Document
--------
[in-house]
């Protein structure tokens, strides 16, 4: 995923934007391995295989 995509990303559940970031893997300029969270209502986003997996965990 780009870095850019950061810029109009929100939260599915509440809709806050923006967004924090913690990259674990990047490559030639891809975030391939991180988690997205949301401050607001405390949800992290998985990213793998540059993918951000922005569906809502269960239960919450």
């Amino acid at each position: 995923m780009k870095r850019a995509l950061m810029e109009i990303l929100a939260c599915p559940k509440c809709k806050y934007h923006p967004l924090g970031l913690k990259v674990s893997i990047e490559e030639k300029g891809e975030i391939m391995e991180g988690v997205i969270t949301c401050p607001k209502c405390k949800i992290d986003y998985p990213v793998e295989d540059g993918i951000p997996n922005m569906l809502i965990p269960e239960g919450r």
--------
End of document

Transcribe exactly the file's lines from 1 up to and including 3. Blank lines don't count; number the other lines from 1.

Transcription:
[in-house]
């Protein structure tokens, strides 16, 4: 995923934007391995295989 995509990303559940970031893997300029969270209502986003997996965990 780009870095850019950061810029109009929100939260599915509440809709806050923006967004924090913690990259674990990047490559030639891809975030391939991180988690997205949301401050607001405390949800992290998985990213793998540059993918951000922005569906809502269960239960919450």
């Amino acid at each position: 995923m780009k870095r850019a995509l950061m810029e109009i990303l929100a939260c599915p559940k509440c809709k806050y934007h923006p967004l924090g970031l913690k990259v674990s893997i990047e490559e030639k300029g891809e975030i391939m391995e991180g988690v997205i969270t949301c401050p607001k209502c405390k949800i992290d986003y998985p990213v793998e295989d540059g993918i951000p997996n922005m569906l809502i965990p269960e239960g919450r």